“The experience renewed me in so many ways. It provided time and space to connect with family and share stories about loved ones. It opened my eyes to the ways our food traditions shape our experiences and root us in place. It challenged me to broaden my knowledge of technology and discover new ways to share information. It made possible the trip of a lifetime, traveling to France and Switzerland.”
Keira Amstutz’s adventure began in a research phase, working with her mother to determine the exact region of Europe from which their Amish forbearers came to America. She had long been interested in her family history and sought to explore that history through her love of cooking. Her travels took her to Switzerland and Alsace, France. The main goal of her trip was to sample local fare, both culture and food, to cultivate a blog on the subjects. Although Amstutz wouldn’t consider herself tech savvy, she says, “Luckily, I was able to work with local designer Andy Fry to find a solution. We created a Squarespace blog site for me to catalog the recipes and writing I completed, which was also easy enough to use that my family members can join in the fun, creating a platform for all of us to share together.”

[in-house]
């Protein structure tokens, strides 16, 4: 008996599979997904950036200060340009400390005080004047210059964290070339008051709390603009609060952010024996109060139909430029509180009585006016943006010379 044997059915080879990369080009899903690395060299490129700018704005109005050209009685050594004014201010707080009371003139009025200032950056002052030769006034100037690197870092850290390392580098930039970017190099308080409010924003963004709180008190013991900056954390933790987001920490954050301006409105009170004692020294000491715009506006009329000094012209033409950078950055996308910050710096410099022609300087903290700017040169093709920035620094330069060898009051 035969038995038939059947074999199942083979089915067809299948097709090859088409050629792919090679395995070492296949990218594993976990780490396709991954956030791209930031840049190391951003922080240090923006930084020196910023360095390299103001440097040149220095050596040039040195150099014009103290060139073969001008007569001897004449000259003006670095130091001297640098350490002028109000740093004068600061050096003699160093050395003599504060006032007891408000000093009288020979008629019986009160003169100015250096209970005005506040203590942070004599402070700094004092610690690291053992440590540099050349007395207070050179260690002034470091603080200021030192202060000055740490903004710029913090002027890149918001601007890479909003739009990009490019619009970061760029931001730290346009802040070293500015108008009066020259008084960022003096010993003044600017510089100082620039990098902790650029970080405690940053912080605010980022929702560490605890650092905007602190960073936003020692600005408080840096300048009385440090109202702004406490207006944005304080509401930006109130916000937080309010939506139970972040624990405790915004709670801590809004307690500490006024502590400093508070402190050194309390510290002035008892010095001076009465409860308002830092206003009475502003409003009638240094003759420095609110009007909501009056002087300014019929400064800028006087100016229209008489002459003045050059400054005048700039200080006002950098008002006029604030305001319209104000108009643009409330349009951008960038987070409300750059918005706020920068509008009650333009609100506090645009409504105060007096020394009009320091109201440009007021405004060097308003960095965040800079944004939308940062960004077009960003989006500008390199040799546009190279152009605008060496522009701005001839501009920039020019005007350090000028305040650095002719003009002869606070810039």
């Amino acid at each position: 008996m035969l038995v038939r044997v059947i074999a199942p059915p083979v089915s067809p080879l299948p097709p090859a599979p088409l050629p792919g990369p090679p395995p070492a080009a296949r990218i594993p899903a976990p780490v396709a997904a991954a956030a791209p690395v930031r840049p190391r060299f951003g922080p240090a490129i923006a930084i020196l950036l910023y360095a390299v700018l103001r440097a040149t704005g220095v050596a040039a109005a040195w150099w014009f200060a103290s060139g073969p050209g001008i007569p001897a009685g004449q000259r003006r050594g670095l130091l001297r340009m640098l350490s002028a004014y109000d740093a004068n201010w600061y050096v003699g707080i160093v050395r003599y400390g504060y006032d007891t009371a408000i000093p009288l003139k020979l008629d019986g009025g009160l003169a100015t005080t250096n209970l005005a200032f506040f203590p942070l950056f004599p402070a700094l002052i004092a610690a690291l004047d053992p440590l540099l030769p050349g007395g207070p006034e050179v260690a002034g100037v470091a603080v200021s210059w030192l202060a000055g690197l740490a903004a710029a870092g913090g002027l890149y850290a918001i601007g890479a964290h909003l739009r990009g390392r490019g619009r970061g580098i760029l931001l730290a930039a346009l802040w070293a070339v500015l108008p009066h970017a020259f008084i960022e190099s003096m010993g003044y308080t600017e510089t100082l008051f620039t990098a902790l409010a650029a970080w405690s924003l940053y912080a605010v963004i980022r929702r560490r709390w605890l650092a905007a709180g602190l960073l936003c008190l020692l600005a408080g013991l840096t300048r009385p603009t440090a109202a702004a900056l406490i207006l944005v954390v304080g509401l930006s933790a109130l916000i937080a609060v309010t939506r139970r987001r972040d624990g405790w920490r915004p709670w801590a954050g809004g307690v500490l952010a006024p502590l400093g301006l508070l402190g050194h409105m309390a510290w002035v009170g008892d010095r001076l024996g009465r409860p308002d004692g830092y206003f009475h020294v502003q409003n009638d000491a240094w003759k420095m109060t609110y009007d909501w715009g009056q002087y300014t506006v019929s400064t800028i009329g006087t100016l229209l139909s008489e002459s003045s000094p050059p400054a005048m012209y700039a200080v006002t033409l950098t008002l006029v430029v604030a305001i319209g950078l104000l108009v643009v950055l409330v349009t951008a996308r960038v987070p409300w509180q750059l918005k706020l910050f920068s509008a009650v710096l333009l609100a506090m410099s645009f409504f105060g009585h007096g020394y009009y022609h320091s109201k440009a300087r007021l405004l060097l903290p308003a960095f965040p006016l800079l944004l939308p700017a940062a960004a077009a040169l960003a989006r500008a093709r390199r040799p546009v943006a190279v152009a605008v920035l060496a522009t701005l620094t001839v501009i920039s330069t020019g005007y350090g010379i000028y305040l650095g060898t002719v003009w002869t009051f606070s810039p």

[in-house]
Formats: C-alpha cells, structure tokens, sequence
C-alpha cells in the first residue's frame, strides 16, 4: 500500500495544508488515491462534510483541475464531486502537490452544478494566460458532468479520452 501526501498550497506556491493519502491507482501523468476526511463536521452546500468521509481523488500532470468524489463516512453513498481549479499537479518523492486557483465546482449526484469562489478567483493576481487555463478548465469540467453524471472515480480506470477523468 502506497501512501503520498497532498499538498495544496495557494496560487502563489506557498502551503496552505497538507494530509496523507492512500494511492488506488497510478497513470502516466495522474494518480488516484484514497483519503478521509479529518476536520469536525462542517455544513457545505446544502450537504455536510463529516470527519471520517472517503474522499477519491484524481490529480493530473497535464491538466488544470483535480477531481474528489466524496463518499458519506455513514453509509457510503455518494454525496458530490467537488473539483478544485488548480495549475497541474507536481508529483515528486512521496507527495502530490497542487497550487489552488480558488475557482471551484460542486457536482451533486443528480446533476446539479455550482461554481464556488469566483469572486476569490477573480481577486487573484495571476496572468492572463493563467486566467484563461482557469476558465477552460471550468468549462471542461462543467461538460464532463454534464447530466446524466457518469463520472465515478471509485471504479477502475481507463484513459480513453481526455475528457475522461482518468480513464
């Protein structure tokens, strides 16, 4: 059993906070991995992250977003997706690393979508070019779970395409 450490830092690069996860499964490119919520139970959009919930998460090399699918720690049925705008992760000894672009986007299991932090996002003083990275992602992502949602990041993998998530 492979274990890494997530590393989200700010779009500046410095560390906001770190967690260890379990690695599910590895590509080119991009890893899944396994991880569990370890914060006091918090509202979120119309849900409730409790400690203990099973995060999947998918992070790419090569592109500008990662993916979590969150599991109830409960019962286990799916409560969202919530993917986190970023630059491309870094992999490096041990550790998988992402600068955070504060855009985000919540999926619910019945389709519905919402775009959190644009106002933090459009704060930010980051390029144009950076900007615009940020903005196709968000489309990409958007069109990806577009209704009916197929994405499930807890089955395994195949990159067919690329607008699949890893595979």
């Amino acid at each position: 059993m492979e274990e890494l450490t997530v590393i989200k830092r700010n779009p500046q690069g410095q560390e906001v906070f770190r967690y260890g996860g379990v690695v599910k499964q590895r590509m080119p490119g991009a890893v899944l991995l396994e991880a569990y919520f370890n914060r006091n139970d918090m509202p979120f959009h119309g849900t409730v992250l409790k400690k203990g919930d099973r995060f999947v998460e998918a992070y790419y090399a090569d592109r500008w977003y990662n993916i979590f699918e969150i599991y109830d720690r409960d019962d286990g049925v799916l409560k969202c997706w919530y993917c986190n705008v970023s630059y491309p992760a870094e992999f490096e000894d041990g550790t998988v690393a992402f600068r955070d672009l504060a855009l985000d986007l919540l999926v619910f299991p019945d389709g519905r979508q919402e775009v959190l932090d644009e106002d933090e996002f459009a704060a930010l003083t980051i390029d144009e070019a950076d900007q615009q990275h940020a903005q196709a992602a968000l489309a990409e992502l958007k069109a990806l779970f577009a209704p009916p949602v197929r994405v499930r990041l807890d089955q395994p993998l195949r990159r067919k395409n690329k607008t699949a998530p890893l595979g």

While in Switzerland, she imagined how her ancestors must have felt settling down in northeastern Indiana. For her, the experience was cathartic. She explains, “This part of France and Switzerland enjoys eating pork, corn, dairy, potatoes, rhubarb, apricots and yeast breads — very similar to the foods of my youth in northeast Indiana. It must have been reassuring to my immigrant relatives to settle in a part of the country that seemed so much like home.” Amstutz even noticed how comparable the flora was to her native Indiana.
The renewal experience affected Amstutz deeply, in ways she’d never imagined. Her journey connected her to other Indianapolis artists and administrators, broadening her network both culturally and socially. After the trip, her mother decided to begin a book of short stories about their family history to share with Amstutz’s daughters. Working with Andy Fry was also a great joy to Amstutz; she was very thankful for his talent and kindness throughout their collaboration. “The lasting effects will be many. I look forward to deepening the relationships I have made through this project with the other fellows and those who advised me along the way. I will take what I've learned to my work at Indiana Humanities by sharing my renewed passion for studying family and local history.”